Cluster Business Processes Management with 3D Immersive Environments

Cluster Business Processes Management with 3D Immersive Environments

Michail Glykas (Department of Financial and Management Engineering, University of the Aegean, Mitilini, Greece & Managing Director, Aegean Technopolis, Technology Park of the Aegean Region, Greece)
Copyright: © 2015 |Pages: 23
DOI: 10.4018/IJEEI.2015070101
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The purpose of the article is to present an innovative managerial approach for SME Cluster Management. Clusters contribute extensively in global economy and their role becomes increasingly more important for growth and prosperity in both developed and underdeveloped economies. At first the author presents the state of the art and contemporary approaches in cluster management and highlight the need for new managerial approaches and frameworks both methodology and technology based. The author then proposes a novel cluster management framework that takes into consideration issues concepts from disciplines as diverse as intellectual capital, cluster process management, cluster organizational management, the role of catalyst SMEs, 3D immersive environment technologies, social networking etc. The resulting proposed framework for SME Clustering is a 3D avatar based environment and framework for managing Geographically dispersed SME clusters.
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1. Introduction

In the last decades there has been a systematic and fundamental change in the way companies carry out innovation activities (Zeng et al. 2010). The locus of innovation is more likely to be centered in networks of learning rather than in individual firms (Powell et al., 1996). According to Ahuja (2000) networking means that firms form linkages to obtain access to assets (Nohria and Garcia- Pont, 1991), learn new skills (Kogut, 1988); manage their dependence upon other firms (Pfeffer and Salancik, 1978), or maintain parity with competitors (Garcia-Pont and Nohria, 1998).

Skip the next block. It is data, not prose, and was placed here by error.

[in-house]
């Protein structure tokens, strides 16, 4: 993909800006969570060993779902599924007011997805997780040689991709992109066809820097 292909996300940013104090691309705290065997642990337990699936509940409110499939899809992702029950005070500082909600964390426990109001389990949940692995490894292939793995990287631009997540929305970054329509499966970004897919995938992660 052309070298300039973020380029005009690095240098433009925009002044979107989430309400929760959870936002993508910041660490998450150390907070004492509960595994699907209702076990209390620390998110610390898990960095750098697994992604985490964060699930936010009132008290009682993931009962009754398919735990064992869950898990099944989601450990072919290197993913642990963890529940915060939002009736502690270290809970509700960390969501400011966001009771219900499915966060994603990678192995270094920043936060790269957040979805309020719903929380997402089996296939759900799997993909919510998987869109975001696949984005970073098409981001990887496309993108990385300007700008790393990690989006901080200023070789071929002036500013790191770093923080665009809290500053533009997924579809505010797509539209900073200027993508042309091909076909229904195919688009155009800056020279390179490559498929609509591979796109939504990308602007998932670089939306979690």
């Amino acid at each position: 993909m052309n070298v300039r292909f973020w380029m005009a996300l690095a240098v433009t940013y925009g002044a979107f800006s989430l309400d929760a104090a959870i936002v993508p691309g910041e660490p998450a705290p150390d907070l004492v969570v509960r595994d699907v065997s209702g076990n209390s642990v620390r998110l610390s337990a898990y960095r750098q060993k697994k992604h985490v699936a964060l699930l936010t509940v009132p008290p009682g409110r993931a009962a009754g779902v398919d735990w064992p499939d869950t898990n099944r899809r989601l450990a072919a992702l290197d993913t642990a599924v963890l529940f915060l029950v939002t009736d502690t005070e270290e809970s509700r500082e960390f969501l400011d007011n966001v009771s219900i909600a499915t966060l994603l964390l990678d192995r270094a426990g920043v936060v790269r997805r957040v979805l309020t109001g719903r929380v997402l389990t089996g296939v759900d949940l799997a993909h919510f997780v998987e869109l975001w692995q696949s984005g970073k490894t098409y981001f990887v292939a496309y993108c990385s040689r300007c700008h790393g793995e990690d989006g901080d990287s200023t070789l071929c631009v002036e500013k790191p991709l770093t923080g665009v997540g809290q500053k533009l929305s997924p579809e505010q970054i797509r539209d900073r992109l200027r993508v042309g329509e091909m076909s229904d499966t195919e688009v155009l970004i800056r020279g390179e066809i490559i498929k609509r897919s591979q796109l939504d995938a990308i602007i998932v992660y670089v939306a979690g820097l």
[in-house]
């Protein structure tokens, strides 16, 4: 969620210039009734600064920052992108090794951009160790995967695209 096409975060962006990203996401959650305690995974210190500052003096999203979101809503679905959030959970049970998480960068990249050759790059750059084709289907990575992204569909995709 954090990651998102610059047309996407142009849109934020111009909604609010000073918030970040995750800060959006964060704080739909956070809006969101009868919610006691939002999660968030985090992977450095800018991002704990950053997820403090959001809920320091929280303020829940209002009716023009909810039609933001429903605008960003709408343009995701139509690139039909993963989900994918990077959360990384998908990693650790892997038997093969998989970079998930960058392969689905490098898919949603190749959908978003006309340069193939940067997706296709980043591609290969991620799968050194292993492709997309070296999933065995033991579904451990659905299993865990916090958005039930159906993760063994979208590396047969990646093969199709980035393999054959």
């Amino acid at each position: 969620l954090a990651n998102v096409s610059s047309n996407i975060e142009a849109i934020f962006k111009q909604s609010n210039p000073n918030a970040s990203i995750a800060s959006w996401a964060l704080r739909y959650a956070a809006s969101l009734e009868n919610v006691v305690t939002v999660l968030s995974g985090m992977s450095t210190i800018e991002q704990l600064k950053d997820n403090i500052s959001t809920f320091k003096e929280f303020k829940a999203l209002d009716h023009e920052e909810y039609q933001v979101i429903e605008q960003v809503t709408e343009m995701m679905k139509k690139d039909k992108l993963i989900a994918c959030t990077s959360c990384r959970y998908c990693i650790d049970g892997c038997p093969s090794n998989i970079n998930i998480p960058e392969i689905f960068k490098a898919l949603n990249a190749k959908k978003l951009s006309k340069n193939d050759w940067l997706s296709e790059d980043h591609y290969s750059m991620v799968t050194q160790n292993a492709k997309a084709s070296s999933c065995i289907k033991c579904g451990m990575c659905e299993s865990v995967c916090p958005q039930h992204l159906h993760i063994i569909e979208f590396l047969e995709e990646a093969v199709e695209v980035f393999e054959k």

Chesbrough and Crowther (2006) define two types of open innovation strategies: inbound and outbound open innovation. Although none of these modes of open innovation is new, in recent years inbound open innovation (e.g. Laursen and Salter, 2006) has gained space.

Firms exchange knowledge in order to accomplish innovation. Through clusters they manage uncertainty and establish their growth, and in certain case their survival, by creating:

  • Social norms,

  • Innovation conventions and habits

  • Dynamic exchange of knowledge between them

In terms of social norms, the social-network model argues that there is more order to inter-firm interactions and less order to intra-firm interactions than the economic models would imply (Granovetter, 1985). Theorists in this field have also introduced the “territory concept” (Camagni 2002) as a system of localized technological externalities, social relations and local governance which unites a group of companies.

Over the last two decades an extensive literature has emerged on the role of inter-firm networks and their impact upon innovation conventions and habits and its effect on firm performance (see a review in Hoang and Antoncic, 2003 and Santarelli and Vivarelli, 2007). SMEs are as innovative as larger firms despite employing less internal resources (Acs and Audrescht 1990). Nevertheless, not all SMEs embrace into this type of collaboration, (Huggins 2001).

Companies in clusters experience stronger growth and faster innovation than those outside clusters (Audretsch and Feldman, 1996b; Swann et al., 1998; Baptista, 2000; Klepper, 2007). According to Porter (1998: 80), Clusters affect competition in three broad ways: first, by increasing the productivity of companies based in the area; second, by driving the direction and pace of innovation, which underpins future productivity growth; and third, by stimulating the formation of new business, which expands and strengthens the cluster itself.

SMEs have proved to be important employment growth and innovation engines in high-tech sectors, both through existing firms and ‘‘New Technology Based Firms’’ (NTBFs) (Santarelli and Vivarelli, 2007).


2. Cluster Governance In Its Life Cycle And Performance Assessment

Cluster governance is aimed at facilitating and improving the innovation management process (Bahlmann and Huysman, 2008). Cluster governance is usually a continuous fine-tuning strategic process of major importance. Interactions depend heavily on continuous negotiation between participating firms in individual firm or cluster specific competence areas. (Cooke, 2005).

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